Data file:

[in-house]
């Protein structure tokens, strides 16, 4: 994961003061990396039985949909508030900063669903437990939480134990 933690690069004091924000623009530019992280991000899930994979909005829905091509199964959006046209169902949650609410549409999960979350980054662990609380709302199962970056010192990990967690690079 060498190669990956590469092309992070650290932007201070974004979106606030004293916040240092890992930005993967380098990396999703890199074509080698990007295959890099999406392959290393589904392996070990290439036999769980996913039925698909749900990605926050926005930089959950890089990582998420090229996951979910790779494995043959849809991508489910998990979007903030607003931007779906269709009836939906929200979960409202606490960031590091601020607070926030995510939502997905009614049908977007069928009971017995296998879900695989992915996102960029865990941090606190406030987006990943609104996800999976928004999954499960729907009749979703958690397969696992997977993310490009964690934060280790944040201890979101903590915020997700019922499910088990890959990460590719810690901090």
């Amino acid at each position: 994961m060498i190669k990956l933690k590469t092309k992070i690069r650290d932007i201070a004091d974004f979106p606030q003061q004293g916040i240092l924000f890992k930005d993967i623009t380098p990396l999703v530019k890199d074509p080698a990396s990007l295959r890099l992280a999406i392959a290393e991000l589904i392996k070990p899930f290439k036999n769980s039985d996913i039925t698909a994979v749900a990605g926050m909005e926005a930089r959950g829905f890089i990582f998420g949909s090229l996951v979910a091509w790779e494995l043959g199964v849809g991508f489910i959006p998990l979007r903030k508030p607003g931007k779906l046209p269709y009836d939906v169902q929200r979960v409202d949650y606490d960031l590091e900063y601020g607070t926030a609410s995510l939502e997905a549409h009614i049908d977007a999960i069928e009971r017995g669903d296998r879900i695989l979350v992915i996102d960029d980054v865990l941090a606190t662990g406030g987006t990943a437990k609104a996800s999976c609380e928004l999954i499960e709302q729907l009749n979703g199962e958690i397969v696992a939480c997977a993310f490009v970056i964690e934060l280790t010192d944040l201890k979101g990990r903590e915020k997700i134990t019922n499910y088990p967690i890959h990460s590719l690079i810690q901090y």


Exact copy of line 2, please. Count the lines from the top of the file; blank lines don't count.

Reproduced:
């Protein structure tokens, strides 16, 4: 994961003061990396039985949909508030900063669903437990939480134990 933690690069004091924000623009530019992280991000899930994979909005829905091509199964959006046209169902949650609410549409999960979350980054662990609380709302199962970056010192990990967690690079 060498190669990956590469092309992070650290932007201070974004979106606030004293916040240092890992930005993967380098990396999703890199074509080698990007295959890099999406392959290393589904392996070990290439036999769980996913039925698909749900990605926050926005930089959950890089990582998420090229996951979910790779494995043959849809991508489910998990979007903030607003931007779906269709009836939906929200979960409202606490960031590091601020607070926030995510939502997905009614049908977007069928009971017995296998879900695989992915996102960029865990941090606190406030987006990943609104996800999976928004999954499960729907009749979703958690397969696992997977993310490009964690934060280790944040201890979101903590915020997700019922499910088990890959990460590719810690901090």